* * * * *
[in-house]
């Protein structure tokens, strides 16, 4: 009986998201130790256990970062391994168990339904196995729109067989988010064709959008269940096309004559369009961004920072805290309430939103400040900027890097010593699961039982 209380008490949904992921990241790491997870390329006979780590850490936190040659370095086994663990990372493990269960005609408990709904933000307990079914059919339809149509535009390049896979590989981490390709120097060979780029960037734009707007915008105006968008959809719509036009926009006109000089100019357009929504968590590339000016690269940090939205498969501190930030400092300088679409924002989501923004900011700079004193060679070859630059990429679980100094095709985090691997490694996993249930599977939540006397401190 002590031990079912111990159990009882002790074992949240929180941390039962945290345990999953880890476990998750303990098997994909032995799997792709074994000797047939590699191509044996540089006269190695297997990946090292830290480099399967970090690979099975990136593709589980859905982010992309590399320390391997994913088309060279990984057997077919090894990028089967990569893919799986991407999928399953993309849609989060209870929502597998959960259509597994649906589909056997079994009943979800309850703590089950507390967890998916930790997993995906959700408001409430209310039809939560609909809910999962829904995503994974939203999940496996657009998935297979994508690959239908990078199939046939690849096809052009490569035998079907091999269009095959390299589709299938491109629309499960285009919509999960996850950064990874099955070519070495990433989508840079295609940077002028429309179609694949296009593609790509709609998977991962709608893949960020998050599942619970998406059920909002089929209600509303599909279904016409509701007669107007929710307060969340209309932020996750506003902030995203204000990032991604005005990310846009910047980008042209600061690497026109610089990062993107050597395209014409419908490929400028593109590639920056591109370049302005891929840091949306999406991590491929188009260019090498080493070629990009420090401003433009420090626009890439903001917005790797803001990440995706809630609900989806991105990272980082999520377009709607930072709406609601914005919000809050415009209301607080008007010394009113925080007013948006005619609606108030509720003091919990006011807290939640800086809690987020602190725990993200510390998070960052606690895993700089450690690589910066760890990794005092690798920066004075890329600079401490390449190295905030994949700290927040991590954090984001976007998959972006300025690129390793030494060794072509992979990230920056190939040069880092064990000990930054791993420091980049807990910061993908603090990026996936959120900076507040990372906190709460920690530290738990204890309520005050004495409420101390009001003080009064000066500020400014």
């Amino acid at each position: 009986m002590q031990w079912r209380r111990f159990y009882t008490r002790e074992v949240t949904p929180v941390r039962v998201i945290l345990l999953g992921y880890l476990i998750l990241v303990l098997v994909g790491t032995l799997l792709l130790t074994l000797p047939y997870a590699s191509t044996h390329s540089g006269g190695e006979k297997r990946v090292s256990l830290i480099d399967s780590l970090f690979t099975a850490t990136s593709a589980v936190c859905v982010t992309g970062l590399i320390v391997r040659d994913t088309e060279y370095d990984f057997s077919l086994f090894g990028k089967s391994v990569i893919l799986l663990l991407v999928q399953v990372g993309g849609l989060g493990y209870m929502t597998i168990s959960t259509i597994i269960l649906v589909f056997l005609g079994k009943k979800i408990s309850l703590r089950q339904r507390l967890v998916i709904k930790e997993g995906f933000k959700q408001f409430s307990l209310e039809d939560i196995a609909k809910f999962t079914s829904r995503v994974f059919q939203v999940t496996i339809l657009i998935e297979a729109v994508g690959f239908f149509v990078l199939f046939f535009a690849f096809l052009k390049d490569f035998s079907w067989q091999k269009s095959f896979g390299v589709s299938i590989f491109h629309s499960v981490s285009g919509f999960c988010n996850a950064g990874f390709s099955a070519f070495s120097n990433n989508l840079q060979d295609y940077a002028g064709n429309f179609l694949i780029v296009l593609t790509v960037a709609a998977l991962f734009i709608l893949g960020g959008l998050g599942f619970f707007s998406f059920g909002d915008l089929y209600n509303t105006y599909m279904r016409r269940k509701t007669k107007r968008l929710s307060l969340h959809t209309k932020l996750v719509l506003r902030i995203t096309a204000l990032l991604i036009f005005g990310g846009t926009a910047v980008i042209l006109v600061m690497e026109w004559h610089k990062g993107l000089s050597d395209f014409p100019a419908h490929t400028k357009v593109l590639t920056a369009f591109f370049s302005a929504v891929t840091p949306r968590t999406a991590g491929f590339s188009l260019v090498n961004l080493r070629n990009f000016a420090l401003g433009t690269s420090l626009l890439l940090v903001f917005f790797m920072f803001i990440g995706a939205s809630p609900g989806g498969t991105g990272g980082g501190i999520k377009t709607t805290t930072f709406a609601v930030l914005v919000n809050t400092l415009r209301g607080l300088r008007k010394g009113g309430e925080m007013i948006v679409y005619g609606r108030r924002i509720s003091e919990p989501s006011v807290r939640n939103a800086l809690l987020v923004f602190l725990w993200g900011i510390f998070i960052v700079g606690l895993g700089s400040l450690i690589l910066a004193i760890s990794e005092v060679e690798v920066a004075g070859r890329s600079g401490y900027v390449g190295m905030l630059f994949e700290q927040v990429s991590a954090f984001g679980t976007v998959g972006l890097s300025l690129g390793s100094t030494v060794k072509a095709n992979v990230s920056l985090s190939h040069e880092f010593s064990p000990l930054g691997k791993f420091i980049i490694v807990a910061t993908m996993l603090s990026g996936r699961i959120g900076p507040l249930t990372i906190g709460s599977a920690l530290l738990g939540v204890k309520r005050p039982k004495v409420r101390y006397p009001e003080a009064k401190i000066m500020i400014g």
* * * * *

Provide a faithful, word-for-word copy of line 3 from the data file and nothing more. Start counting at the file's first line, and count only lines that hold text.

């Amino acid at each position: 009986m002590q031990w079912r209380r111990f159990y009882t008490r002790e074992v949240t949904p929180v941390r039962v998201i945290l345990l999953g992921y880890l476990i998750l990241v303990l098997v994909g790491t032995l799997l792709l130790t074994l000797p047939y997870a590699s191509t044996h390329s540089g006269g190695e006979k297997r990946v090292s256990l830290i480099d399967s780590l970090f690979t099975a850490t990136s593709a589980v936190c859905v982010t992309g970062l590399i320390v391997r040659d994913t088309e060279y370095d990984f057997s077919l086994f090894g990028k089967s391994v990569i893919l799986l663990l991407v999928q399953v990372g993309g849609l989060g493990y209870m929502t597998i168990s959960t259509i597994i269960l649906v589909f056997l005609g079994k009943k979800i408990s309850l703590r089950q339904r507390l967890v998916i709904k930790e997993g995906f933000k959700q408001f409430s307990l209310e039809d939560i196995a609909k809910f999962t079914s829904r995503v994974f059919q939203v999940t496996i339809l657009i998935e297979a729109v994508g690959f239908f149509v990078l199939f046939f535009a690849f096809l052009k390049d490569f035998s079907w067989q091999k269009s095959f896979g390299v589709s299938i590989f491109h629309s499960v981490s285009g919509f999960c988010n996850a950064g990874f390709s099955a070519f070495s120097n990433n989508l840079q060979d295609y940077a002028g064709n429309f179609l694949i780029v296009l593609t790509v960037a709609a998977l991962f734009i709608l893949g960020g959008l998050g599942f619970f707007s998406f059920g909002d915008l089929y209600n509303t105006y599909m279904r016409r269940k509701t007669k107007r968008l929710s307060l969340h959809t209309k932020l996750v719509l506003r902030i995203t096309a204000l990032l991604i036009f005005g990310g846009t926009a910047v980008i042209l006109v600061m690497e026109w004559h610089k990062g993107l000089s050597d395209f014409p100019a419908h490929t400028k357009v593109l590639t920056a369009f591109f370049s302005a929504v891929t840091p949306r968590t999406a991590g491929f590339s188009l260019v090498n961004l080493r070629n990009f000016a420090l401003g433009t690269s420090l626009l890439l940090v903001f917005f790797m920072f803001i990440g995706a939205s809630p609900g989806g498969t991105g990272g980082g501190i999520k377009t709607t805290t930072f709406a609601v930030l914005v919000n809050t400092l415009r209301g607080l300088r008007k010394g009113g309430e925080m007013i948006v679409y005619g609606r108030r924002i509720s003091e919990p989501s006011v807290r939640n939103a800086l809690l987020v923004f602190l725990w993200g900011i510390f998070i960052v700079g606690l895993g700089s400040l450690i690589l910066a004193i760890s990794e005092v060679e690798v920066a004075g070859r890329s600079g401490y900027v390449g190295m905030l630059f994949e700290q927040v990429s991590a954090f984001g679980t976007v998959g972006l890097s300025l690129g390793s100094t030494v060794k072509a095709n992979v990230s920056l985090s190939h040069e880092f010593s064990p000990l930054g691997k791993f420091i980049i490694v807990a910061t993908m996993l603090s990026g996936r699961i959120g900076p507040l249930t990372i906190g709460s599977a920690l530290l738990g939540v204890k309520r005050p039982k004495v409420r101390y006397p009001e003080a009064k401190i000066m500020i400014g």